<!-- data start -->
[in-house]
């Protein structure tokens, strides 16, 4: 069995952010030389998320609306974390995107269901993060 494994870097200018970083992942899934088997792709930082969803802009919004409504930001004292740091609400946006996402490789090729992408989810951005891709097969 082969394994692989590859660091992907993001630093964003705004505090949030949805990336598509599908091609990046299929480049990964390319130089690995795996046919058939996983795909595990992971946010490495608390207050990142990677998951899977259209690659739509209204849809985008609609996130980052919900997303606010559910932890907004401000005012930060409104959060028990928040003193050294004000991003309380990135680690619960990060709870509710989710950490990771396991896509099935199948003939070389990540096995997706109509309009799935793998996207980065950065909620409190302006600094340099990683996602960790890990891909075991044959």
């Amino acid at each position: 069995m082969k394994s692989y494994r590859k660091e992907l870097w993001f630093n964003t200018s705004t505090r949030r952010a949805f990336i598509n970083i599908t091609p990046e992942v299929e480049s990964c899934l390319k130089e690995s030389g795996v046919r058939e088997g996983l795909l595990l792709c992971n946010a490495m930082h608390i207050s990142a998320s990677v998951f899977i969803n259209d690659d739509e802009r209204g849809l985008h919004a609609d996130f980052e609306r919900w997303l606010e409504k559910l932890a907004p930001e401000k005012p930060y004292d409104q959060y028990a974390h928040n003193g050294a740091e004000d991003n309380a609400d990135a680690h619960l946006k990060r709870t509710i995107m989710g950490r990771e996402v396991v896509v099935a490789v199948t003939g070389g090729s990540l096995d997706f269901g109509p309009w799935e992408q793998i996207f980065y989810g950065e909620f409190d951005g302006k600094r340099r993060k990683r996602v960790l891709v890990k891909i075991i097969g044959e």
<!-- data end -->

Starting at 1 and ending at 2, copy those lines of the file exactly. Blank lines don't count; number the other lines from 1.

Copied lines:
[in-house]
């Protein structure tokens, strides 16, 4: 069995952010030389998320609306974390995107269901993060 494994870097200018970083992942899934088997792709930082969803802009919004409504930001004292740091609400946006996402490789090729992408989810951005891709097969 082969394994692989590859660091992907993001630093964003705004505090949030949805990336598509599908091609990046299929480049990964390319130089690995795996046919058939996983795909595990992971946010490495608390207050990142990677998951899977259209690659739509209204849809985008609609996130980052919900997303606010559910932890907004401000005012930060409104959060028990928040003193050294004000991003309380990135680690619960990060709870509710989710950490990771396991896509099935199948003939070389990540096995997706109509309009799935793998996207980065950065909620409190302006600094340099990683996602960790890990891909075991044959």